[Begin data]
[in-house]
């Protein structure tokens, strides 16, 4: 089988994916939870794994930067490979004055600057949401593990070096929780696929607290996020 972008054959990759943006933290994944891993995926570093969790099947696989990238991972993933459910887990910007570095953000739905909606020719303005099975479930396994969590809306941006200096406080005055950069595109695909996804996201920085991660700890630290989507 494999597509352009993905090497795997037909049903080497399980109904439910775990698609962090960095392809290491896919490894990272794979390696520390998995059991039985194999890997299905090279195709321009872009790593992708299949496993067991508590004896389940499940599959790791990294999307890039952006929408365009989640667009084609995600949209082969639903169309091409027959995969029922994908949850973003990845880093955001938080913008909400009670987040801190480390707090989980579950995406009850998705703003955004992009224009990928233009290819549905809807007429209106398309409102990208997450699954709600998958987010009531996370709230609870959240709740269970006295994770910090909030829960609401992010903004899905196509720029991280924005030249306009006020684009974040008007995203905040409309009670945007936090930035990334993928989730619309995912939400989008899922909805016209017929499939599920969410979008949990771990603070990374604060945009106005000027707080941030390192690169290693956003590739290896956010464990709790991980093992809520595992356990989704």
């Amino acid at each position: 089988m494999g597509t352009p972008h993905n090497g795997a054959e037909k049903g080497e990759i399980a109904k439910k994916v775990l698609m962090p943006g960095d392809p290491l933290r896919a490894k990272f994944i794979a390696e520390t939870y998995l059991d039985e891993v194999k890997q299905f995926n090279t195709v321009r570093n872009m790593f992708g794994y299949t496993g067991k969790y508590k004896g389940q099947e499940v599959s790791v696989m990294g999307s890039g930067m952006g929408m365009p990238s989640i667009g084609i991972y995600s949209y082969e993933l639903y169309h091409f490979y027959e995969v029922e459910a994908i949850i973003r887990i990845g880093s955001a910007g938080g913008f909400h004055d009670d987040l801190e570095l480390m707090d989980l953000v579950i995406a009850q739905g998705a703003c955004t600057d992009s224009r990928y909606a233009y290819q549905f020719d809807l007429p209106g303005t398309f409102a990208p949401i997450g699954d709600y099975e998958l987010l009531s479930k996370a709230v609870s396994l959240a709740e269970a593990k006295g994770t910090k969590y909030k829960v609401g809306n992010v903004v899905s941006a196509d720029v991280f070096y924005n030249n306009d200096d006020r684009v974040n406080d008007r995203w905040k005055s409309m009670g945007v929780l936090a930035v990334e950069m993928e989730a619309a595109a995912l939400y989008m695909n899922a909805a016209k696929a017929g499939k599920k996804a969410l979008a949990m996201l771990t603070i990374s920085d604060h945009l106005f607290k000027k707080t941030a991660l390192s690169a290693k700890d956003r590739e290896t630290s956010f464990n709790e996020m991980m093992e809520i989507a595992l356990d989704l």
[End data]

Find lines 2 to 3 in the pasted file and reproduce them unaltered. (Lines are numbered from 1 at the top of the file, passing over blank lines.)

């Protein structure tokens, strides 16, 4: 089988994916939870794994930067490979004055600057949401593990070096929780696929607290996020 972008054959990759943006933290994944891993995926570093969790099947696989990238991972993933459910887990910007570095953000739905909606020719303005099975479930396994969590809306941006200096406080005055950069595109695909996804996201920085991660700890630290989507 494999597509352009993905090497795997037909049903080497399980109904439910775990698609962090960095392809290491896919490894990272794979390696520390998995059991039985194999890997299905090279195709321009872009790593992708299949496993067991508590004896389940499940599959790791990294999307890039952006929408365009989640667009084609995600949209082969639903169309091409027959995969029922994908949850973003990845880093955001938080913008909400009670987040801190480390707090989980579950995406009850998705703003955004992009224009990928233009290819549905809807007429209106398309409102990208997450699954709600998958987010009531996370709230609870959240709740269970006295994770910090909030829960609401992010903004899905196509720029991280924005030249306009006020684009974040008007995203905040409309009670945007936090930035990334993928989730619309995912939400989008899922909805016209017929499939599920969410979008949990771990603070990374604060945009106005000027707080941030390192690169290693956003590739290896956010464990709790991980093992809520595992356990989704």
């Amino acid at each position: 089988m494999g597509t352009p972008h993905n090497g795997a054959e037909k049903g080497e990759i399980a109904k439910k994916v775990l698609m962090p943006g960095d392809p290491l933290r896919a490894k990272f994944i794979a390696e520390t939870y998995l059991d039985e891993v194999k890997q299905f995926n090279t195709v321009r570093n872009m790593f992708g794994y299949t496993g067991k969790y508590k004896g389940q099947e499940v599959s790791v696989m990294g999307s890039g930067m952006g929408m365009p990238s989640i667009g084609i991972y995600s949209y082969e993933l639903y169309h091409f490979y027959e995969v029922e459910a994908i949850i973003r887990i990845g880093s955001a910007g938080g913008f909400h004055d009670d987040l801190e570095l480390m707090d989980l953000v579950i995406a009850q739905g998705a703003c955004t600057d992009s224009r990928y909606a233009y290819q549905f020719d809807l007429p209106g303005t398309f409102a990208p949401i997450g699954d709600y099975e998958l987010l009531s479930k996370a709230v609870s396994l959240a709740e269970a593990k006295g994770t910090k969590y909030k829960v609401g809306n992010v903004v899905s941006a196509d720029v991280f070096y924005n030249n306009d200096d006020r684009v974040n406080d008007r995203w905040k005055s409309m009670g945007v929780l936090a930035v990334e950069m993928e989730a619309a595109a995912l939400y989008m695909n899922a909805a016209k696929a017929g499939k599920k996804a969410l979008a949990m996201l771990t603070i990374s920085d604060h945009l106005f607290k000027k707080t941030a991660l390192s690169a290693k700890d956003r590739e290896t630290s956010f464990n709790e996020m991980m093992e809520i989507a595992l356990d989704l």